Post-Closing Trial Balance: Preparation & Purpose

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  • 0:01 What Is the…
  • 0:26 Why Is It Important?
  • 1:07 Example Post-Closing…
  • 2:09 Lesson Summary
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Lesson Transcript
Instructor: Rebekiah Hill

Rebekiah has taught college accounting and has a master's in both management and business.

The last step in the accounting process is to create the post-closing trial balance. In this lesson, you will learn what the post-closing trial balance is, why it's important, and what accounts appear on it.

What Is the Post-Closing Trial Balance?

The accounting cycle is like a circle. It has a definite beginning and a definite end. The last thing that occurs at the end of the accounting cycle is to prepare a post-closing trial balance. What is a post-closing trial balance, you wonder? The post-closing trial balance is the report that lists all the accounts of a company and their balances after all adjustments and closing entries have been made.

Why Is It Important?


In the accounting cycle, there are two other trial balances that are prepared. The first is simply called the trial balance. This report lists all the accounts that a company has and their balances. The next one is called the adjusted trial balance and is a list of all the company accounts and their balances after any adjustments have been made. So if there are already two other trial balance reports, why would you possibly need another one? The answer to this question is relatively simple. The post-closing trial balance shows the final balance in company accounts for the current accounting period, which are the exact same balances that the accounts have in the beginning of the next accounting period.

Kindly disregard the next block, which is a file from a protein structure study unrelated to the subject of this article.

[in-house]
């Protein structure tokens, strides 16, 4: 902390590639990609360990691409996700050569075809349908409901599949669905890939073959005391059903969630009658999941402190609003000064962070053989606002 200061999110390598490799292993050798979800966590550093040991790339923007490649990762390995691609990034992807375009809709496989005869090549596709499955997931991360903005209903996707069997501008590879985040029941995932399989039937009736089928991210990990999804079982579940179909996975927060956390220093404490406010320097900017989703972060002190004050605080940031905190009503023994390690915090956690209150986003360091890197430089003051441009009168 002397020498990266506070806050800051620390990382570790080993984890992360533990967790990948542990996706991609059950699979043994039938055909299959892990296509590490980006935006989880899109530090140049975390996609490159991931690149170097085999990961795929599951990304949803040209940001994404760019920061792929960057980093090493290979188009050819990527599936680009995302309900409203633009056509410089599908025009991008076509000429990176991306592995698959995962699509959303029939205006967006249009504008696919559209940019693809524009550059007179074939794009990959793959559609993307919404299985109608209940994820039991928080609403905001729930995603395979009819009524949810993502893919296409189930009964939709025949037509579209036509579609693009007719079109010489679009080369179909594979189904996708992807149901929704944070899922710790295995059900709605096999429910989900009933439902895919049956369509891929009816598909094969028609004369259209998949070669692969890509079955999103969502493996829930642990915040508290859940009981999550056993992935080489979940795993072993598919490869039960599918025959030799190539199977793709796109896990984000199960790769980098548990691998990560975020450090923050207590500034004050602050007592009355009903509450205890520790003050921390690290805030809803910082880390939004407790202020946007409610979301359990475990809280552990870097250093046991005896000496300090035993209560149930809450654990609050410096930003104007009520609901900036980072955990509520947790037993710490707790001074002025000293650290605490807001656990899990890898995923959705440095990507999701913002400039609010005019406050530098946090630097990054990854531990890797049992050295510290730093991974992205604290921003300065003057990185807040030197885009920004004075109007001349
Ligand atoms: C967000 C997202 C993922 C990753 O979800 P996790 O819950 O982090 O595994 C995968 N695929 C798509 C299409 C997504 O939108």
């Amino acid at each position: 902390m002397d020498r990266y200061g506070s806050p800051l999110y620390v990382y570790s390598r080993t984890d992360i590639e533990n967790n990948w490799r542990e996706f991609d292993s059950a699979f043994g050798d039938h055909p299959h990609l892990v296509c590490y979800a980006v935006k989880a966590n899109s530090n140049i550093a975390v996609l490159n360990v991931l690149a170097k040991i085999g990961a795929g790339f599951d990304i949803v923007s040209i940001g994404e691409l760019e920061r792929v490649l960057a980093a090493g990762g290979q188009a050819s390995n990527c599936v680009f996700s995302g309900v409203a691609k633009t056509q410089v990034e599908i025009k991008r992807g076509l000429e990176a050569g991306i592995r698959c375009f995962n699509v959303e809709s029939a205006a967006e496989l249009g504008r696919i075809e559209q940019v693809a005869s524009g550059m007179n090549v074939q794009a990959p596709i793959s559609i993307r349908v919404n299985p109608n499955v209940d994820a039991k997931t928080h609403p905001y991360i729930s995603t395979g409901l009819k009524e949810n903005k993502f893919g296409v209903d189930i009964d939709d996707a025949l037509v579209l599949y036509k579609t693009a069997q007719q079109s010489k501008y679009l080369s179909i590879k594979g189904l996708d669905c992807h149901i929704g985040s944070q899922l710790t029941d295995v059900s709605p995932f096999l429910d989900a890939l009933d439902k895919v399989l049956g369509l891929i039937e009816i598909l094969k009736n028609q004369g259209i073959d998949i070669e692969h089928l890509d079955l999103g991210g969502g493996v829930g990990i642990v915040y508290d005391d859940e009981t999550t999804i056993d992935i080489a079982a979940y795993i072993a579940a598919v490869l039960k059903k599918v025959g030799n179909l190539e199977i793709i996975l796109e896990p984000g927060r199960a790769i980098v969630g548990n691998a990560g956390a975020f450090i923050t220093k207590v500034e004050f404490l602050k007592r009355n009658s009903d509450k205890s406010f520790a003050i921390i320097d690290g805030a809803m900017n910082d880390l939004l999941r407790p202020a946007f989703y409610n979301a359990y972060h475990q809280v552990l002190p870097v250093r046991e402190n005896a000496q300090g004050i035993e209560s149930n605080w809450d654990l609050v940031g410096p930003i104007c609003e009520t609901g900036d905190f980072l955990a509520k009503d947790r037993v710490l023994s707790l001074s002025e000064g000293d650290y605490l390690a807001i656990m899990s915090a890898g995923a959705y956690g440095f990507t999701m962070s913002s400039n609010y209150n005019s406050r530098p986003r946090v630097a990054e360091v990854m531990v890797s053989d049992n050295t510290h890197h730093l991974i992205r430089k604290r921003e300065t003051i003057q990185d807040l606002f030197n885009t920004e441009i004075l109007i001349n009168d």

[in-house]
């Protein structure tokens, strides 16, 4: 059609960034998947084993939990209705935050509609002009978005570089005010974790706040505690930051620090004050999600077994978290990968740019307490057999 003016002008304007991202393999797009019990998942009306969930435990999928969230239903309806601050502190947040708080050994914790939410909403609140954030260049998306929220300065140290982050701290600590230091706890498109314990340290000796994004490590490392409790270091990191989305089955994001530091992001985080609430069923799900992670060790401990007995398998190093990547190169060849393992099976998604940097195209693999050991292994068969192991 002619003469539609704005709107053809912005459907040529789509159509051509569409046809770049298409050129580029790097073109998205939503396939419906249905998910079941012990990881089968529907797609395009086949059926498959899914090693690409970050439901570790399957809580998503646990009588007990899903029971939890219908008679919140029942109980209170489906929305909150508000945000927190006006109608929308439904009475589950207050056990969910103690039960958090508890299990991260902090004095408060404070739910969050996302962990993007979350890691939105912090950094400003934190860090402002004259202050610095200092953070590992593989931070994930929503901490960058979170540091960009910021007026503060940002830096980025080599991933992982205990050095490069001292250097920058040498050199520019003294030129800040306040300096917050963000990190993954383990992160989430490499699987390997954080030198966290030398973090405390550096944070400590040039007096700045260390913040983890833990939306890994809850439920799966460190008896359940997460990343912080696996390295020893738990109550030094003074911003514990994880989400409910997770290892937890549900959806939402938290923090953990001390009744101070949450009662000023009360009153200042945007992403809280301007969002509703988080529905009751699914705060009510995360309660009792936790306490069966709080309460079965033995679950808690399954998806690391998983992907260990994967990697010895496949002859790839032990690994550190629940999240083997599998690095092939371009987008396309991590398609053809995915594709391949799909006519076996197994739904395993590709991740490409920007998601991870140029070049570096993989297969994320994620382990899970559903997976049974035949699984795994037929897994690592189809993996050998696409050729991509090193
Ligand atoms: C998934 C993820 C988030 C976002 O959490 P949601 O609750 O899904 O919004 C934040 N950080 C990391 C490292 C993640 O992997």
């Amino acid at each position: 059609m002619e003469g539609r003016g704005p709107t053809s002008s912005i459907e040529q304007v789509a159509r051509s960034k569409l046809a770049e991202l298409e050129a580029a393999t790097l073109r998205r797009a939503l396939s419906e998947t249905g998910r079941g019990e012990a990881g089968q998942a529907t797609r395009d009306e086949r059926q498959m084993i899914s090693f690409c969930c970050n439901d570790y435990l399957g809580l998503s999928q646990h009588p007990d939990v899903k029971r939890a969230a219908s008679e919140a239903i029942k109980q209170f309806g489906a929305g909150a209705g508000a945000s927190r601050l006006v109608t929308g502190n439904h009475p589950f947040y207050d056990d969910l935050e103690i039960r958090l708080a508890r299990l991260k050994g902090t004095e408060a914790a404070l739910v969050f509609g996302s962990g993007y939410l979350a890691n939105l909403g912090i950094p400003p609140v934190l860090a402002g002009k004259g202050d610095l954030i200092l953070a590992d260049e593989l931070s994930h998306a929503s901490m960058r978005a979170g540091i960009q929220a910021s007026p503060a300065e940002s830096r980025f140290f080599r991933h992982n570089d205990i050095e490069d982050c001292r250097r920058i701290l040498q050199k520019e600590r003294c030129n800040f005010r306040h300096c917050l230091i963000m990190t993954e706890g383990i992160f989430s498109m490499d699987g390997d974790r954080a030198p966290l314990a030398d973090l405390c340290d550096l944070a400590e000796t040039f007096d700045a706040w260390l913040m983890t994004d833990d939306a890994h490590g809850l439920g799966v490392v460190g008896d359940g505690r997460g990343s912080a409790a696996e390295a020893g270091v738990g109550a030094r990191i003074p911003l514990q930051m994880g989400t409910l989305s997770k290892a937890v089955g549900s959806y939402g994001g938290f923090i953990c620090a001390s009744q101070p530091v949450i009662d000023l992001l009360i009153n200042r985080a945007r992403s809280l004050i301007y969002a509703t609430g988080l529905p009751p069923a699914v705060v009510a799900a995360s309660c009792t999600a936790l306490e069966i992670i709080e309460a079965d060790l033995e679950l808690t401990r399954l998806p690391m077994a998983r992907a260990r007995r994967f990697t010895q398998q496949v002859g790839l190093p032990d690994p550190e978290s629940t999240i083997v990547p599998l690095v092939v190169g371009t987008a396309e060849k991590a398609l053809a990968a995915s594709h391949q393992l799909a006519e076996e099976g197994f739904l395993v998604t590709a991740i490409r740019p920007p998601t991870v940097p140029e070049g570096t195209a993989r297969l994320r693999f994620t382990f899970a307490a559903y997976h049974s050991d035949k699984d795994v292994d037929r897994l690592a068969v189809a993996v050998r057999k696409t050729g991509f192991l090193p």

Example Post-Closing Trial Balance

Let's look at an example of a post-closing trial balance.

Wasabi International is a small company that sells animal grooming products worldwide. In the first quarter of operations, the post-closing trial balance looked like this:


Do you notice that not all accounts show up on the post-closing trial balance? Why is that? The answer is because only the permanent accounts of a company show up on the report.

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